Tuesday, April 07, 2015

Clarion Chamber Ensemble ventures into bold, brash and beautiful music territory

Pianist Hyun Joo Lee and flutist David Jerome Johnson

Clarion Chamber Ensemble
     David Jerome Johnson, flute
     Hyun Joo Lee, piano
     Jayson Rivera, clarinet
     Dino Decena, violin
     Gerry Gonzales, cello
     Joy Allan dela Cruz, viola
     Reynato Resurreccion, oboe
     Ariel Sta. Ana, clarinet
     Noel Singcuenco, bassoon
     Jay-Ar Mesa, horn
     Ma. Lica Uson, violin
     Glober Calambro, trumpet
     Rommel Cruz, double bass

Paul Hindemith
     Septet 1948
Dmitri Shostakovich
     Trio No. 1 in C minor, Op. 8
Joseph Reinberger
     Nonet in E flat major, Op. 139
Astor Piazzolla
     Verano porteño

The chamber music performances for 2015 kicked off as the Clarion Chamber Ensemble presented The Bold, The Brash and The Beautiful at the Cultural Center of the Philippines' Tanghalang Aurelio Tolentino (CCP Little Theater).

The concert, hosted by Bert Robledo started with a bold statement from Paul Hindemith’s Septet 1948 that was played by flutist David Jerome Johnson, oboist Reynato Resurreccion, clarinetist Ariel Sta. Ana, bassoonist Noel Singcuenco, horn player Jay-Ar Mesa, trumpeter Glober Calambro and bass clarinetist Jayson Rivera. The Hindemith piece was indeed an unusual and a bold choice for an opener as it was at times atonal and is curiously structured. The piece featured a musical palindrome in the second and fourth movement but it was almost impossible to figure that out in just the first listening. I wasn't surprised when some members of the audience didn't warm up to this opener at all.

But I really warmed up to the next one which was Dmitri Shostakovich's Trio No. 1 in C minor, Op. 8 which was the brash portion of the concert. This single movement composition was played by pianist Hyun Joo Lee, violinist Dino Decena and cellist Gerry Gonzales. An early composition created when Shostakovich was still a student, this trio is varies in pace and mood greatly while sounding at times Romantic, Impressionistic and even cinematic. Although it had some of the grotesque that characterizes his latter works, the trio wasn't quite the brash Shostakovich music that caused him much trouble with the Soviet authorities. Honestly, I would've preferred if the ensemble chose to perform the darker and the more poignant second trio instead. But it still pleased me nonetheless to have seen a performance of any Shostakovich chamber music which is rarely performed here.

The ensemble left the 20th century atonal and dissonant harmonies of the first two pieces and stepped back in time to perform Joseph Rheinberger's Nonet in E flat major, Op. 139 with violinist Dino Decena, violist Joy Allan dela Cruz, cellist Gerry Gonzales, double bassist Rommel Cruz, flutist David Jerome Johnson, oboist Reynato Resurreccion, clarinetist Ariel Sta. Ana, bassoonist Noel Singcuenco, and horn player Jay-Ar Mesa. The piece, composed by Rheinberger who is known for his works for the organ, is basically a four movement symphony for nine musicians. With more pleasant melodies, this was indeed the beautiful part of the concert. While the ensemble was playing, I remembered my horrible experience at the recent Pasinaya when they were playing the first movement of this piece and a toddler right behind me was making a lot of noise. Thank goodness that the toddler was not present during this concert and I was able to enjoy the performance of this piece without any incident.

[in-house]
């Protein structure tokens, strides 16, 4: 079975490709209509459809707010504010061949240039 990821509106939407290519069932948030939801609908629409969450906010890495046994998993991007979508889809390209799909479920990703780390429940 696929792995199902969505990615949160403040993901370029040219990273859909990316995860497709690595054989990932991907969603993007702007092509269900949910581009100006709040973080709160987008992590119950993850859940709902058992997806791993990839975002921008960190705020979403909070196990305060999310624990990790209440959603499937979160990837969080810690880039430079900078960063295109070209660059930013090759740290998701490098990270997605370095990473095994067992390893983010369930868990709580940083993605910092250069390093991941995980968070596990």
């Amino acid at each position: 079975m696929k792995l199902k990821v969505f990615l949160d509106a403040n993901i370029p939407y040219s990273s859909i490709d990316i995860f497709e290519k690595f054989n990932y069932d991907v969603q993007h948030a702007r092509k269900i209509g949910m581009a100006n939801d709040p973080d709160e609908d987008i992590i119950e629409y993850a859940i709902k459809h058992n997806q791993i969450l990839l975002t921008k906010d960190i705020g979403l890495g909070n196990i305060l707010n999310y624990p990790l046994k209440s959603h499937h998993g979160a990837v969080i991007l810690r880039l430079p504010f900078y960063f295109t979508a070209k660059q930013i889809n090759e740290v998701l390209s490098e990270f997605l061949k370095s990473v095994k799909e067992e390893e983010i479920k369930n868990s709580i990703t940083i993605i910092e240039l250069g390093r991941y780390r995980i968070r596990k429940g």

For the finale, the entire ensemble (sans trumpeter Calambro) along with guest artists violinist Ma. Angelica Uson and saxophonist Jayson Rivera performed Astor Piazzolla’s Verano porteño. Showing flair and swagger with all the male musicians wearing hats (with Singcuenco wearing a graduate cap of all things), this piece combining the bold, the brash and the beautiful was definitely a crowd pleaser. During the performance, I immediately wondered if Piazzolla actually wrote an arrangement of this piece specifically for that configuration of instruments. I found out right after the concert from David Jerome Johnson that he actually had Francesco Venerucci a pianist and composer from Italy, do a special arrangement of this piece for the ensemble. And that Clarion Chamber Ensemble already availed of his arrangement services a handful of times before.

I initially didn't like chamber music since I prefer the grand music that was played by symphony orchestras. But as I got older, I learned to appreciate the more intimate works by composers that I like and eventually wondered if I would ever see a live performances of said pieces. Thank goodness that the Clarion Chamber Ensemble is here since 2001 and that they had made it their mission to do regular concerts featuring music that aren't regularly performed in here.

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